Pero kailangan namin kayo. Kailangan namin ang inyong tulong para palitan iyong conversation. Kasi ang sinasabi po sa amin ng mga binebentahan namin ng idea, “Good news does not sell.” Parati raw ang gusto ng tao, iyong controversial. Iyong masama. But let us prove them wrong. Hindi puwedeng susunod tayo doon sa “hindi puwede ang good news.” Tayo iyong magpalit ng conversation.

    We can always choose light over darkness. We can always choose hope over hopelessness. But we cannot wait for hope to find us. We need to find it ourselves, and give it a place to stay in our hearts and in our minds. We need to feed it with extraordinary stories of ordinary people around us. And we need to tell stories of hope to our people, wherever they are.

    Mas inspiring iyong maraming kahirapan na pinagdaanan. Mas inspiring iyong ordinaryo pero iyong kaniyang ginawa ay extraordinary.

    Today, we ask you to be our partners as we find every reason to hope. We need not go far—here in Silliman, we already have a lot of students and graduates like Rizal and Gilbert, who, despite the challenges in their lives, were determined and worked hard to get achieve their dreams.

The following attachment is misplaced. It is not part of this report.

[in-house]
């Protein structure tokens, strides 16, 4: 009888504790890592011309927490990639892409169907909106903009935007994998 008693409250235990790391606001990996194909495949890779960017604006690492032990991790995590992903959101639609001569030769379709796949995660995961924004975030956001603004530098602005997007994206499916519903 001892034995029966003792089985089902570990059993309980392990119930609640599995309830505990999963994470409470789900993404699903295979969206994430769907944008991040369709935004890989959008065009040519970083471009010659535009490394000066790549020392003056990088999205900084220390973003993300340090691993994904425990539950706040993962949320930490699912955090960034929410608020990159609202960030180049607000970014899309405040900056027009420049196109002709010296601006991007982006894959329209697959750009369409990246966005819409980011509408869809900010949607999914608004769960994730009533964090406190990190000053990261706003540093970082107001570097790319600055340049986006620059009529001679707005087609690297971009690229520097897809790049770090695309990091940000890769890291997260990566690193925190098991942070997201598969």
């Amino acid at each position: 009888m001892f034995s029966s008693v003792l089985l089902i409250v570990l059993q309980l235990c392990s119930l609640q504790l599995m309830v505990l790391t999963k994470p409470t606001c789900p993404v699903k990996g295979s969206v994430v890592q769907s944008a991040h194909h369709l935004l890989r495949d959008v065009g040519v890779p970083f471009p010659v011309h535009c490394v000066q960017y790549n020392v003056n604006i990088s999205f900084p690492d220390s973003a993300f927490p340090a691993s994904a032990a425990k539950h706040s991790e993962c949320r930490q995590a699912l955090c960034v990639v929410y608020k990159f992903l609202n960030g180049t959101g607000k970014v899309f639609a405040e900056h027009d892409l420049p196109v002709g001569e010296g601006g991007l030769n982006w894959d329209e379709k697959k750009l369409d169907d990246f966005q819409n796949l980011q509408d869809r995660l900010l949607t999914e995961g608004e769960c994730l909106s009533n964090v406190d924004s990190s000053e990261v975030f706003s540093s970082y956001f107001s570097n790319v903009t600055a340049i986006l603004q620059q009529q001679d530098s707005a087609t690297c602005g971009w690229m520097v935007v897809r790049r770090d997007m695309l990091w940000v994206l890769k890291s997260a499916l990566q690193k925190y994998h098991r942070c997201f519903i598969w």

Sigurado ako, aside from the two of them, there are still so many in our midst. Puwede ngang hindi nakapag-aral gaya ni Nanay Lorna, pero sinubukan at nalagpasan ang kahirapan. We have more than enough reasons to still hope for the best for our country. Huwag tayong mawalan ng pag-asa. We only need to open our eyes and look for stories that are living proof of what it means to hope and persist. I am sure we will all be surprised by the stories that we will come across.

    Ngayong hapon, this is an invitation to all of you to join us. Puwede niyong i-tweak sa sarili niyong gusto, pero let us join hands in finding stories of hope that will inspire our kababayans and change all the negativity around us. Para pagbukas natin sa susunod ng social media, kuwento na ni Rizal, kuwento na ni Gilbert iyong ating mababasa, hindi iyong kung anu-anong nagbabangayan.

    Maraming salamat po. Magandang hapon muli sa inyong lahat.

    Posted in Speeches on May 19, 2017